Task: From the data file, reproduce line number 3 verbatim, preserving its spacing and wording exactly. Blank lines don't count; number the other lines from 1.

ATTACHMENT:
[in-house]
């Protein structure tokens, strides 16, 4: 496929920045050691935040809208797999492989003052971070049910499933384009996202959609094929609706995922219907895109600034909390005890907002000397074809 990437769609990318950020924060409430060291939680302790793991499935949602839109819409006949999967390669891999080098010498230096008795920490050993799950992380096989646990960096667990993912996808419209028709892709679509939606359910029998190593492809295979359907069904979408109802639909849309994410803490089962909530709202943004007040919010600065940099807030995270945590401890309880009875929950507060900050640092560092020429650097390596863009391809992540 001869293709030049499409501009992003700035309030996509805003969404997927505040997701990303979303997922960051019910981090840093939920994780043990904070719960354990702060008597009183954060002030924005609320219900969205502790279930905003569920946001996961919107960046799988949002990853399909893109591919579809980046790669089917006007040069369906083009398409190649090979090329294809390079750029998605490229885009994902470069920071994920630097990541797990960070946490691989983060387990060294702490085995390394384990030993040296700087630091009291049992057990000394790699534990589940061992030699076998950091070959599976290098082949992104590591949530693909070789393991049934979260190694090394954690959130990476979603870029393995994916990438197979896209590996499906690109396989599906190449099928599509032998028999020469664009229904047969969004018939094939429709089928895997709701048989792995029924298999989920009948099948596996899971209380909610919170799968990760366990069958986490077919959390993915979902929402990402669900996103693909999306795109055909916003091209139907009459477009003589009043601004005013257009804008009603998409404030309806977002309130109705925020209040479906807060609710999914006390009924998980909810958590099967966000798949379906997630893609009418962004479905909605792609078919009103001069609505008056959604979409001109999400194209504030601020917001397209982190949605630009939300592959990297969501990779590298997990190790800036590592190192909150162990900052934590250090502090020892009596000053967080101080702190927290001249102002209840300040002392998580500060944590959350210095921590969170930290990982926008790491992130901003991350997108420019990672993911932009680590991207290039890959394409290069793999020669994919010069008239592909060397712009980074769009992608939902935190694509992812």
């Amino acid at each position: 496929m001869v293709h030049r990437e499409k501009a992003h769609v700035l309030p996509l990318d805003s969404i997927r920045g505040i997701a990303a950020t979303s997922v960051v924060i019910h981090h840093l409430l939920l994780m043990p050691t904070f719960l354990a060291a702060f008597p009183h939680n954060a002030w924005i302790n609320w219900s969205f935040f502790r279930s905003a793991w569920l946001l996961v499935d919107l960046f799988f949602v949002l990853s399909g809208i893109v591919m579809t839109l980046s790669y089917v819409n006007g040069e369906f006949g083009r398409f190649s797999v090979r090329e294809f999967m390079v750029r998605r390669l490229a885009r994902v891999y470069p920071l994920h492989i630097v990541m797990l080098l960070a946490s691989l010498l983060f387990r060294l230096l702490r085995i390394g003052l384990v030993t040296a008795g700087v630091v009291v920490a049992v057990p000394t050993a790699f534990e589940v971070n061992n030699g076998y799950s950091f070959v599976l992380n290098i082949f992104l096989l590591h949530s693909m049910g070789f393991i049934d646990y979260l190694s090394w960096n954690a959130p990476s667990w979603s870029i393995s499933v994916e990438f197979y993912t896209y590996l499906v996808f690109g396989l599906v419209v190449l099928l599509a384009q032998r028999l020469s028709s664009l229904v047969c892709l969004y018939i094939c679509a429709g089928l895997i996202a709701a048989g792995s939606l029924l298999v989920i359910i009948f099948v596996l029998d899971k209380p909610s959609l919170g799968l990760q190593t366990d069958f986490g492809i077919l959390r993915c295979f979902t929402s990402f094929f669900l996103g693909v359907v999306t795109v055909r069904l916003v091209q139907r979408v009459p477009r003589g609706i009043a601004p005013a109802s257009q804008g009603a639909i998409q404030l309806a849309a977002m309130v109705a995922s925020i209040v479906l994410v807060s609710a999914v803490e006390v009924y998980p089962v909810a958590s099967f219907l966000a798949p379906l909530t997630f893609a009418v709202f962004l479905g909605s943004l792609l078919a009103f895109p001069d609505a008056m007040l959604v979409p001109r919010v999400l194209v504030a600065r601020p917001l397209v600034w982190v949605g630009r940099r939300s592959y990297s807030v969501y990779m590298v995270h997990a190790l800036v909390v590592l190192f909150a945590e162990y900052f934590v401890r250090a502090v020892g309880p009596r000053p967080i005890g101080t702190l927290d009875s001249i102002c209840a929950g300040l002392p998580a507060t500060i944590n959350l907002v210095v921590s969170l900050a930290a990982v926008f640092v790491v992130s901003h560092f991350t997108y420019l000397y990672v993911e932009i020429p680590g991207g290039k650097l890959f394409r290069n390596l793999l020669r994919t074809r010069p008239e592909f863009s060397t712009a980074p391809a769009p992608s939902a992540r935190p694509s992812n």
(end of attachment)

């Amino acid at each position: 496929m001869v293709h030049r990437e499409k501009a992003h769609v700035l309030p996509l990318d805003s969404i997927r920045g505040i997701a990303a950020t979303s997922v960051v924060i019910h981090h840093l409430l939920l994780m043990p050691t904070f719960l354990a060291a702060f008597p009183h939680n954060a002030w924005i302790n609320w219900s969205f935040f502790r279930s905003a793991w569920l946001l996961v499935d919107l960046f799988f949602v949002l990853s399909g809208i893109v591919m579809t839109l980046s790669y089917v819409n006007g040069e369906f006949g083009r398409f190649s797999v090979r090329e294809f999967m390079v750029r998605r390669l490229a885009r994902v891999y470069p920071l994920h492989i630097v990541m797990l080098l960070a946490s691989l010498l983060f387990r060294l230096l702490r085995i390394g003052l384990v030993t040296a008795g700087v630091v009291v920490a049992v057990p000394t050993a790699f534990e589940v971070n061992n030699g076998y799950s950091f070959v599976l992380n290098i082949f992104l096989l590591h949530s693909m049910g070789f393991i049934d646990y979260l190694s090394w960096n954690a959130p990476s667990w979603s870029i393995s499933v994916e990438f197979y993912t896209y590996l499906v996808f690109g396989l599906v419209v190449l099928l599509a384009q032998r028999l020469s028709s664009l229904v047969c892709l969004y018939i094939c679509a429709g089928l895997i996202a709701a048989g792995s939606l029924l298999v989920i359910i009948f099948v596996l029998d899971k209380p909610s959609l919170g799968l990760q190593t366990d069958f986490g492809i077919l959390r993915c295979f979902t929402s990402f094929f669900l996103g693909v359907v999306t795109v055909r069904l916003v091209q139907r979408v009459p477009r003589g609706i009043a601004p005013a109802s257009q804008g009603a639909i998409q404030l309806a849309a977002m309130v109705a995922s925020i209040v479906l994410v807060s609710a999914v803490e006390v009924y998980p089962v909810a958590s099967f219907l966000a798949p379906l909530t997630f893609a009418v709202f962004l479905g909605s943004l792609l078919a009103f895109p001069d609505a008056m007040l959604v979409p001109r919010v999400l194209v504030a600065r601020p917001l397209v600034w982190v949605g630009r940099r939300s592959y990297s807030v969501y990779m590298v995270h997990a190790l800036v909390v590592l190192f909150a945590e162990y900052f934590v401890r250090a502090v020892g309880p009596r000053p967080i005890g101080t702190l927290d009875s001249i102002c209840a929950g300040l002392p998580a507060t500060i944590n959350l907002v210095v921590s969170l900050a930290a990982v926008f640092v790491v992130s901003h560092f991350t997108y420019l000397y990672v993911e932009i020429p680590g991207g290039k650097l890959f394409r290069n390596l793999l020669r994919t074809r010069p008239e592909f863009s060397t712009a980074p391809a769009p992608s939902a992540r935190p694509s992812n």